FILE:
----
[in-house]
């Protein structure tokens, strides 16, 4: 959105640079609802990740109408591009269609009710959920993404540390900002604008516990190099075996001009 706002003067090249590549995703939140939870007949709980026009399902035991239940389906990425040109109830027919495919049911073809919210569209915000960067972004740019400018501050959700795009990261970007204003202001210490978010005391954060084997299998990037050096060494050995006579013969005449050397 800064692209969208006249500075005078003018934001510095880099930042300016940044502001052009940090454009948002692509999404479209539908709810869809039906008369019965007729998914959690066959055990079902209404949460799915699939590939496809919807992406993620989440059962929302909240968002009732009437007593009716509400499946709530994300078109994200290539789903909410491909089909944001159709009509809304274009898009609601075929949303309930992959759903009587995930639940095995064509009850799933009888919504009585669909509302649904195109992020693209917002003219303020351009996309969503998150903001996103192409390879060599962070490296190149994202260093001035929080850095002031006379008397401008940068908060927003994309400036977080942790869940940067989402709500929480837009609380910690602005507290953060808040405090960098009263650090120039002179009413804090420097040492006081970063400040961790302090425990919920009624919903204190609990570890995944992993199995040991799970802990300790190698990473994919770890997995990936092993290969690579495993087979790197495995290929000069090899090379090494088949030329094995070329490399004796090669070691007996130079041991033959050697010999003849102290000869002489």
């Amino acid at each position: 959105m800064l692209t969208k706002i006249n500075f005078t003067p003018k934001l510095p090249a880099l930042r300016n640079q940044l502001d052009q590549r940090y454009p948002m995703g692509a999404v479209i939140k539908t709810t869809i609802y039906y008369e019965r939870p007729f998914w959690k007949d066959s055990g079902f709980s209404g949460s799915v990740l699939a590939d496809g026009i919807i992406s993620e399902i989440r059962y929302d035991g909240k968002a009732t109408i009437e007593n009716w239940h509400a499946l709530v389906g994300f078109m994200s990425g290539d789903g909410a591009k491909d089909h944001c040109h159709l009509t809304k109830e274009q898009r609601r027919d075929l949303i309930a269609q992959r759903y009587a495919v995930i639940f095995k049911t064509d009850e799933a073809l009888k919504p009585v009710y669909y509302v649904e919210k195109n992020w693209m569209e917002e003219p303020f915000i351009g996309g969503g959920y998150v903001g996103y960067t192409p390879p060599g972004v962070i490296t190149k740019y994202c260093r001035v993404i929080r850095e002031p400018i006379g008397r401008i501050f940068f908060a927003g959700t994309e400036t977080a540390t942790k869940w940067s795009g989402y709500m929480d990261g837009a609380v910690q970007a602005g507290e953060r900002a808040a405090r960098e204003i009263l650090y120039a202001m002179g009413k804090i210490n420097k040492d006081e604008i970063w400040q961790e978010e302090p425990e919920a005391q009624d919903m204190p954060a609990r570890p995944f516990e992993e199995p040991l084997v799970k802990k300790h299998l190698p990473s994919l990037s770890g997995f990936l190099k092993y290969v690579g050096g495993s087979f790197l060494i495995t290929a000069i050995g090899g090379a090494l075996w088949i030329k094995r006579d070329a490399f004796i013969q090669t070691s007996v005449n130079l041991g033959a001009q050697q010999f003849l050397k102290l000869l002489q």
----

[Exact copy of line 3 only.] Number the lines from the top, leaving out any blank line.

């Amino acid at each position: 959105m800064l692209t969208k706002i006249n500075f005078t003067p003018k934001l510095p090249a880099l930042r300016n640079q940044l502001d052009q590549r940090y454009p948002m995703g692509a999404v479209i939140k539908t709810t869809i609802y039906y008369e019965r939870p007729f998914w959690k007949d066959s055990g079902f709980s209404g949460s799915v990740l699939a590939d496809g026009i919807i992406s993620e399902i989440r059962y929302d035991g909240k968002a009732t109408i009437e007593n009716w239940h509400a499946l709530v389906g994300f078109m994200s990425g290539d789903g909410a591009k491909d089909h944001c040109h159709l009509t809304k109830e274009q898009r609601r027919d075929l949303i309930a269609q992959r759903y009587a495919v995930i639940f095995k049911t064509d009850e799933a073809l009888k919504p009585v009710y669909y509302v649904e919210k195109n992020w693209m569209e917002e003219p303020f915000i351009g996309g969503g959920y998150v903001g996103y960067t192409p390879p060599g972004v962070i490296t190149k740019y994202c260093r001035v993404i929080r850095e002031p400018i006379g008397r401008i501050f940068f908060a927003g959700t994309e400036t977080a540390t942790k869940w940067s795009g989402y709500m929480d990261g837009a609380v910690q970007a602005g507290e953060r900002a808040a405090r960098e204003i009263l650090y120039a202001m002179g009413k804090i210490n420097k040492d006081e604008i970063w400040q961790e978010e302090p425990e919920a005391q009624d919903m204190p954060a609990r570890p995944f516990e992993e199995p040991l084997v799970k802990k300790h299998l190698p990473s994919l990037s770890g997995f990936l190099k092993y290969v690579g050096g495993s087979f790197l060494i495995t290929a000069i050995g090899g090379a090494l075996w088949i030329k094995r006579d070329a490399f004796i013969q090669t070691s007996v005449n130079l041991g033959a001009q050697q010999f003849l050397k102290l000869l002489q």